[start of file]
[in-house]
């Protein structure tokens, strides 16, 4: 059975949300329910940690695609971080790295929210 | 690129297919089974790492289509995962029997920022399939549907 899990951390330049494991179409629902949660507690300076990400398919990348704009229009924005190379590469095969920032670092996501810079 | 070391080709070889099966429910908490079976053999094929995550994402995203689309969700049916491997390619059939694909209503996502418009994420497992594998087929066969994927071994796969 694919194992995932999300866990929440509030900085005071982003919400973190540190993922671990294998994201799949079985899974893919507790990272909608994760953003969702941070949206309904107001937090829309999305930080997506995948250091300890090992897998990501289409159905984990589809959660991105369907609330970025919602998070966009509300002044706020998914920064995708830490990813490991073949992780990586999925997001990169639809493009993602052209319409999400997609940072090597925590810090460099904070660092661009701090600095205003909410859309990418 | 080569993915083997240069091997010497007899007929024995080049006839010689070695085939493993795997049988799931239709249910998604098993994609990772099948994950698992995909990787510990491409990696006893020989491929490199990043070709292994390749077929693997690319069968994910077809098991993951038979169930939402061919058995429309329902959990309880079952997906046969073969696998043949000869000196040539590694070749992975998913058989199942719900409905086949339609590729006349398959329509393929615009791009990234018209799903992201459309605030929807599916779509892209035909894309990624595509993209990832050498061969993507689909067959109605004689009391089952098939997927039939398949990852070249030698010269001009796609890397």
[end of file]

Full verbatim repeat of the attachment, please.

[in-house]
């Protein structure tokens, strides 16, 4: 059975949300329910940690695609971080790295929210 | 690129297919089974790492289509995962029997920022399939549907 899990951390330049494991179409629902949660507690300076990400398919990348704009229009924005190379590469095969920032670092996501810079 | 070391080709070889099966429910908490079976053999094929995550994402995203689309969700049916491997390619059939694909209503996502418009994420497992594998087929066969994927071994796969 694919194992995932999300866990929440509030900085005071982003919400973190540190993922671990294998994201799949079985899974893919507790990272909608994760953003969702941070949206309904107001937090829309999305930080997506995948250091300890090992897998990501289409159905984990589809959660991105369907609330970025919602998070966009509300002044706020998914920064995708830490990813490991073949992780990586999925997001990169639809493009993602052209319409999400997609940072090597925590810090460099904070660092661009701090600095205003909410859309990418 | 080569993915083997240069091997010497007899007929024995080049006839010689070695085939493993795997049988799931239709249910998604098993994609990772099948994950698992995909990787510990491409990696006893020989491929490199990043070709292994390749077929693997690319069968994910077809098991993951038979169930939402061919058995429309329902959990309880079952997906046969073969696998043949000869000196040539590694070749992975998913058989199942719900409905086949339609590729006349398959329509393929615009791009990234018209799903992201459309605030929807599916779509892209035909894309990624595509993209990832050498061969993507689909067959109605004689009391089952098939997927039939398949990852070249030698010269001009796609890397």